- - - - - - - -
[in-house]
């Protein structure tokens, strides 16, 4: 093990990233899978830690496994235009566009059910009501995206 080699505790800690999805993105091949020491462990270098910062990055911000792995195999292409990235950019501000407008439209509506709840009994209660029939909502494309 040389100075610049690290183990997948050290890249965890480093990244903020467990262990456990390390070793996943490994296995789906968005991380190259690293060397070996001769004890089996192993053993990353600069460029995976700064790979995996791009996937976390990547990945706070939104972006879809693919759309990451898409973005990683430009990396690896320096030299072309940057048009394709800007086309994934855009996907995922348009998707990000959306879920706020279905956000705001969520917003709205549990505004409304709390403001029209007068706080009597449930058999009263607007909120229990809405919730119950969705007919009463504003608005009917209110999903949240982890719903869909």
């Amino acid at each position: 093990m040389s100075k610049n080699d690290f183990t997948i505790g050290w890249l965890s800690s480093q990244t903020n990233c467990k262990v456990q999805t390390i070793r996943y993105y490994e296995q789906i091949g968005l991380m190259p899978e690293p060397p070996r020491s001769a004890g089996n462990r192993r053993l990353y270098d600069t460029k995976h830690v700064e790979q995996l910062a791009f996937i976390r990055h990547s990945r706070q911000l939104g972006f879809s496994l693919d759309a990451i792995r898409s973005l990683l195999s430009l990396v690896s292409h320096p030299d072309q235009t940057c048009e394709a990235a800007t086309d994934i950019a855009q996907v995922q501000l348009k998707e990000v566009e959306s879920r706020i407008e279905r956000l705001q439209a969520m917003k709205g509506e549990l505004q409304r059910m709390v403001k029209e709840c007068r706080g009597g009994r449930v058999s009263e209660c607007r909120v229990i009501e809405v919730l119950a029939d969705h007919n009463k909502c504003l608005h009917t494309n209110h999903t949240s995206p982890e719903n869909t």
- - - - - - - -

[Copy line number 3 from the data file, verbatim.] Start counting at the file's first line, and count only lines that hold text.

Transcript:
């Amino acid at each position: 093990m040389s100075k610049n080699d690290f183990t997948i505790g050290w890249l965890s800690s480093q990244t903020n990233c467990k262990v456990q999805t390390i070793r996943y993105y490994e296995q789906i091949g968005l991380m190259p899978e690293p060397p070996r020491s001769a004890g089996n462990r192993r053993l990353y270098d600069t460029k995976h830690v700064e790979q995996l910062a791009f996937i976390r990055h990547s990945r706070q911000l939104g972006f879809s496994l693919d759309a990451i792995r898409s973005l990683l195999s430009l990396v690896s292409h320096p030299d072309q235009t940057c048009e394709a990235a800007t086309d994934i950019a855009q996907v995922q501000l348009k998707e990000v566009e959306s879920r706020i407008e279905r956000l705001q439209a969520m917003k709205g509506e549990l505004q409304r059910m709390v403001k029209e709840c007068r706080g009597g009994r449930v058999s009263e209660c607007r909120v229990i009501e809405v919730l119950a029939d969705h007919n009463k909502c504003l608005h009917t494309n209110h999903t949240s995206p982890e719903n869909t």